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By P. Solomon Banda and Ivan Moreno / Associated Press Writers, Published October 16 2009

Balloon boy found safe in family’s garage

FORT COLLINS, Colo. — It looked like something straight out of science fiction and sounded like a parent’s worst nightmare: A flying saucer-shaped helium balloon zooming across the skies of Colorado with a boy named Falcon inside.

Or so it seemed.

After a spectacle that dominated cable television and captivated people across the nation, 6-year-old Falcon Heene was found safe at his home Thursday hiding in a cardboard box in the garage attic.

Sheriff Jim Alderden turned to reporters during a news conference, held his thumbs up and said, “He’s at the house.”

Turns out Falcon’s father had scolded him for playing with the balloon, and little Falcon went to the garage to hide.

“He scared me because he yelled at me,” Falcon told reporters after the episode was over. “That’s why I went in the attic.”

The discovery marked a bizarre end to a saga that started when the giant silvery balloon floated away from the family’s yard Thursday morning, sparking a frantic rescue operation that involved military helicopters and briefly shut down Denver International Airport.

The balloon tipped precariously at times before gliding to the ground in a field, the culmination of a two-hour, 50-mile journey through two counties and over homes and prairies dotted with ponds and towering trees.

With the child nowhere in sight, investigators searched the balloon’s path. Several people reported seeing something fall from the craft while it was in the air, and yellow crime-scene tape was placed around his house.

But in the end, the boy apparently never left the home. He fled to the attic after his father, Richard Heene, scolded him for getting inside a compartment on the craft. Heene said Falcon’s brother had seen him inside the compartment before it took off and that’s why they thought he was in there when it launched.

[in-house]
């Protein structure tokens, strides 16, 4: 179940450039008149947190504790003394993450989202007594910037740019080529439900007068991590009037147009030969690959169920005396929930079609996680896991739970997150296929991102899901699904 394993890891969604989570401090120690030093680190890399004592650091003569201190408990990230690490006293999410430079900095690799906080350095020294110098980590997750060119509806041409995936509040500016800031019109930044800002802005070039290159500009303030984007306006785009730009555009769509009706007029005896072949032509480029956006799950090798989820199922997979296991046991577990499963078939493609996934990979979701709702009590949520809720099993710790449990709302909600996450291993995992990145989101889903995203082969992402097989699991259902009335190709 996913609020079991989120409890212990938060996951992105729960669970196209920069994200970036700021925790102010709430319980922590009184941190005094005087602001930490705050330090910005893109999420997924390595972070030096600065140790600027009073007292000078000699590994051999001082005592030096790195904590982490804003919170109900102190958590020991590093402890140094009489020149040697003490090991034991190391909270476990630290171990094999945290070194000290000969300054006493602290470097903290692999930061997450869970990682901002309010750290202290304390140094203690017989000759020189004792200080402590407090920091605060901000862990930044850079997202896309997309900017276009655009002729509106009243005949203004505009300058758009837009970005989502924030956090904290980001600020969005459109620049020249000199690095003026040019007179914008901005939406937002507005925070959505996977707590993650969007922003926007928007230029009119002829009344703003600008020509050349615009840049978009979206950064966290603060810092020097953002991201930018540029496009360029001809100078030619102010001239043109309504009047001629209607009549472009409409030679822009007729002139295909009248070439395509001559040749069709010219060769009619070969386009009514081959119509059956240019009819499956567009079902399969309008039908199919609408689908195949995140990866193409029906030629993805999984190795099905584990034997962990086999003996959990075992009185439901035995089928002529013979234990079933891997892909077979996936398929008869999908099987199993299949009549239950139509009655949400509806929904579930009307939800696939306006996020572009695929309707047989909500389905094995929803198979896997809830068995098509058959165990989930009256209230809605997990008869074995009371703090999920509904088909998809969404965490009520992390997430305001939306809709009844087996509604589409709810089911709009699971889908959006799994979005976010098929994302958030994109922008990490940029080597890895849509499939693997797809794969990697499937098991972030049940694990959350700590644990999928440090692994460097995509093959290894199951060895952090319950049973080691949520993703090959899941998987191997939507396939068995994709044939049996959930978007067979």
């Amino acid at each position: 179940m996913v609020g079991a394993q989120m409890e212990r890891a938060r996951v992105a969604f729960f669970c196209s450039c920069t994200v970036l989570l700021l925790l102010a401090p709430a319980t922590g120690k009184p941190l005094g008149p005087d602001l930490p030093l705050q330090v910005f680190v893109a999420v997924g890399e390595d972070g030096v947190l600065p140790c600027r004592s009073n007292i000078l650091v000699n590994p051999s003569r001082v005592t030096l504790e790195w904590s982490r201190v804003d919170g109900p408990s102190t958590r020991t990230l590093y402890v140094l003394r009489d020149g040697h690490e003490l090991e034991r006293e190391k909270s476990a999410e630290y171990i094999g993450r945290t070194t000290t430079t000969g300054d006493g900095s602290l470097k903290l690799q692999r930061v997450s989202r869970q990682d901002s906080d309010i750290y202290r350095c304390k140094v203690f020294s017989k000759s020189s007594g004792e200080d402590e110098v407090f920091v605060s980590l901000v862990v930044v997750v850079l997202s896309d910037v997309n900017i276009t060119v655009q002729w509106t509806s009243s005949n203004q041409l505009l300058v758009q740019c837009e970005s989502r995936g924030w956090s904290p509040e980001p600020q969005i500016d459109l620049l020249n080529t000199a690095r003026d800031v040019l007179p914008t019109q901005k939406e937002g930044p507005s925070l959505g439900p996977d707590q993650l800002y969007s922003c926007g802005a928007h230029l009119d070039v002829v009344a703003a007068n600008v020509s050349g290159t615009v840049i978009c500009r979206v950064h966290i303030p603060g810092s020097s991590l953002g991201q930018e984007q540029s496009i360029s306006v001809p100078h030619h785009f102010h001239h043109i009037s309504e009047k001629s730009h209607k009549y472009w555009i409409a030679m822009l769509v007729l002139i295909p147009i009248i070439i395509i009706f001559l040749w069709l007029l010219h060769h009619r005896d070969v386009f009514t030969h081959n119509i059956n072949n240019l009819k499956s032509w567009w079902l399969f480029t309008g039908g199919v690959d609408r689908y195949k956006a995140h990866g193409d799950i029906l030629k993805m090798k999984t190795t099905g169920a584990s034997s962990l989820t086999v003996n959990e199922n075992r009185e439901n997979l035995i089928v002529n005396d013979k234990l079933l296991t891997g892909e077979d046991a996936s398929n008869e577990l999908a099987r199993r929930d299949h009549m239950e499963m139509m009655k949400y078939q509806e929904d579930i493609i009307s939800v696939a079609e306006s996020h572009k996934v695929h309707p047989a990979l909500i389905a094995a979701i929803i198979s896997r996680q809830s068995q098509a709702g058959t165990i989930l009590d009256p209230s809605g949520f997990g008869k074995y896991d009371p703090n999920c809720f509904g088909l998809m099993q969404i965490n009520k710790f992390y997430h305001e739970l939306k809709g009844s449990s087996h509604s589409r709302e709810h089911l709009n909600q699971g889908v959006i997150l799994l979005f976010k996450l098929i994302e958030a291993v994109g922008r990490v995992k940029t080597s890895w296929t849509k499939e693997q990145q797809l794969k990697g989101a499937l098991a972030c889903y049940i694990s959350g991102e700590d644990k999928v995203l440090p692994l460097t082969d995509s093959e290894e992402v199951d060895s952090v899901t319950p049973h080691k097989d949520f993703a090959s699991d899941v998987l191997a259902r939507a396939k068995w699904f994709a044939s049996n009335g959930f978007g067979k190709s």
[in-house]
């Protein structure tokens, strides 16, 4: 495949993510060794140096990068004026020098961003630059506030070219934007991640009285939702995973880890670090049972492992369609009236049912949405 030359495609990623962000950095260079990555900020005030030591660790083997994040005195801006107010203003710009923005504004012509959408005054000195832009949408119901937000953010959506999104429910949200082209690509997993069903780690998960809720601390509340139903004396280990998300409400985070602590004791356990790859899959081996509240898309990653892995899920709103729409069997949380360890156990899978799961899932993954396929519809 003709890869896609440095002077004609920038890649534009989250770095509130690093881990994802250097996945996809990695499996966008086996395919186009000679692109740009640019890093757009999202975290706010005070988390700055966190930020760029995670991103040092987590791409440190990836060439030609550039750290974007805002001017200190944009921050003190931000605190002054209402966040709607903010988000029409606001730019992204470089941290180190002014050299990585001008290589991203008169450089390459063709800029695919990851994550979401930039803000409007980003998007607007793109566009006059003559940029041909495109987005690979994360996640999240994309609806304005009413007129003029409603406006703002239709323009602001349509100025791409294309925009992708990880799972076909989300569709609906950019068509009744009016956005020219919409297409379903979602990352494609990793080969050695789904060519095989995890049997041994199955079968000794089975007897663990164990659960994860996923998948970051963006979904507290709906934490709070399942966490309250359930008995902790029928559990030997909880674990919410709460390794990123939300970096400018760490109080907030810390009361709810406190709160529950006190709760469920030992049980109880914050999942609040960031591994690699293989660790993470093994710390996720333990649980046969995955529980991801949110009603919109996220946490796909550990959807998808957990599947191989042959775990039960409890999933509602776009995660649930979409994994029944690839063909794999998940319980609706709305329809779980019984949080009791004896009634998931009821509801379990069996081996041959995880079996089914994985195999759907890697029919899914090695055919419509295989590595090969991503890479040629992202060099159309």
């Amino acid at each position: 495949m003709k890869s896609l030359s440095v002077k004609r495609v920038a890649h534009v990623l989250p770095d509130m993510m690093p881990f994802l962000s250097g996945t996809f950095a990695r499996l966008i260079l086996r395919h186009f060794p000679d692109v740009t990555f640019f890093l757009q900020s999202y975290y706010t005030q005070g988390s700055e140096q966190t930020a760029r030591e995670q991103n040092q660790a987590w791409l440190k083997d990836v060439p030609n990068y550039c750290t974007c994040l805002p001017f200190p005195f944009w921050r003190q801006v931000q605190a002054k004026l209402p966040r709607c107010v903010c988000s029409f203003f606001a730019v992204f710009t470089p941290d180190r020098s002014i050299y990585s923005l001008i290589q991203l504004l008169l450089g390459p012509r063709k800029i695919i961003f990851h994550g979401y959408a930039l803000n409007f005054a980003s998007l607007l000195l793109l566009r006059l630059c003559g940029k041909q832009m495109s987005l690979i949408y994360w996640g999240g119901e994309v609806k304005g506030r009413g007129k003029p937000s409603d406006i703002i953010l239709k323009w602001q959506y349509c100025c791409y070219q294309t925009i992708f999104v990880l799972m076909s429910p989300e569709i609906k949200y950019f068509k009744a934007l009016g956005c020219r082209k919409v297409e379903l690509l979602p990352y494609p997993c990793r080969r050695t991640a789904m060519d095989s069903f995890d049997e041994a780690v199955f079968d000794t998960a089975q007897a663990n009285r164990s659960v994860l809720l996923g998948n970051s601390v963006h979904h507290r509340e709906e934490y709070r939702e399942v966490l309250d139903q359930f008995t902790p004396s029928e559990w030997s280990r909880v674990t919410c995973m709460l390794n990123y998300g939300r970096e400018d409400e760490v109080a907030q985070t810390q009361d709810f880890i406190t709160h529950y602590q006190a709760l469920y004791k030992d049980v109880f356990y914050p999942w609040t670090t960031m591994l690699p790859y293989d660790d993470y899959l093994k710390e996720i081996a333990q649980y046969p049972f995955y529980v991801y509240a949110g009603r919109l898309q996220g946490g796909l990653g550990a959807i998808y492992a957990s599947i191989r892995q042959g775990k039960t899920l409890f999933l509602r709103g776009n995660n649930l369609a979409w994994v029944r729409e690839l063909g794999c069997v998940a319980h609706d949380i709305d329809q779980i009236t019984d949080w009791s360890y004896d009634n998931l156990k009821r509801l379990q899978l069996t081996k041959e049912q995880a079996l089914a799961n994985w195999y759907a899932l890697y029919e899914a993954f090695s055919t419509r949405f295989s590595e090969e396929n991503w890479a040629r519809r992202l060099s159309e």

Investigators had searched the house twice, and interviewed one of Falcon’s older brothers several times, Alderden said.

The balloon was owned by the boy’s parents and tethered behind their home in Fort Collins, about an hour north of Denver. The Heenes are amateur storm chasers who are known to take their children along as they pursue bad weather, and the family has appeared twice on the ABC reality show “Wife Swap,” most recently in February.

“When the Heene family aren’t chasing storms, they devote their time to scientific experiments that include looking for extraterrestrials and building a research-gathering flying saucer to send into the eye of the storm,” according to the show.

Neighbor Bob Licko said he was leaving home when he heard a commotion in the backyard and saw two boys on the roof with a camera, talking about their brother.

“One of the boys yelled to me that his brother was way up in the air,” Licko said. The boy’s mother seemed distraught and his father was running around the house, Licko said.

“It went over our rooftop,” said another neighbor, Lisa Eklund. “Then we saw the big round balloonish thing. It was spinning.

So fast, authorities weren’t sure what to do or how, exactly, to launch a rescue mission.

The Federal Aviation Administration was called, and began tracking the balloon through reports from pilots and air traffic control operations that had been alerted to the situation.

The Colorado Army National Guard scrambled an OH-58 Kiowa helicopter and a Black Hawk UH-60 to try to rescue the boy, possibly by lowering someone to the balloon. The helicopter flights alone cost about $14,500.

They also were working with pilots of ultralight aircraft on the possibility of putting weights on the homemade craft to bring it down.

TV news helicopters took flight and beamed pictures of the silver saucer soaring across Colorado. Local television stations broke in to cover the spectacle live and cable news tracked the balloon’s path nonstop.

But then the aircraft began to deflate, one side limping as it spun precariously closer to the ground. As rescue workers chased it by car, the balloon landed with a soft bump in a dirt field about 12 miles from the Denver airport. Rescue workers armed with shovels sprinted toward it, simultaneously punching holes to deflate the balloon while weighing it down with dirt so it couldn’t again escape.

“Hey, little man. If you’re in there, we’re here. Just don’t move,” shouted one rescuer, captured on camera by Denver’s KUSA-TV.

Hours later, after little Falcon was discovered, the boy and his father gathered before a crush of cameras to explain how morning playtime had gone so terribly wrong. No, it wasn’t a publicity stunt, Richard Heene insisted. Nor a case of a boy crying wolf.

“I yelled at him,” the father said. “I’m really sorry I yelled at him.”

Then Heene hugged his scared little boy, star for a day of his own mini-reality show.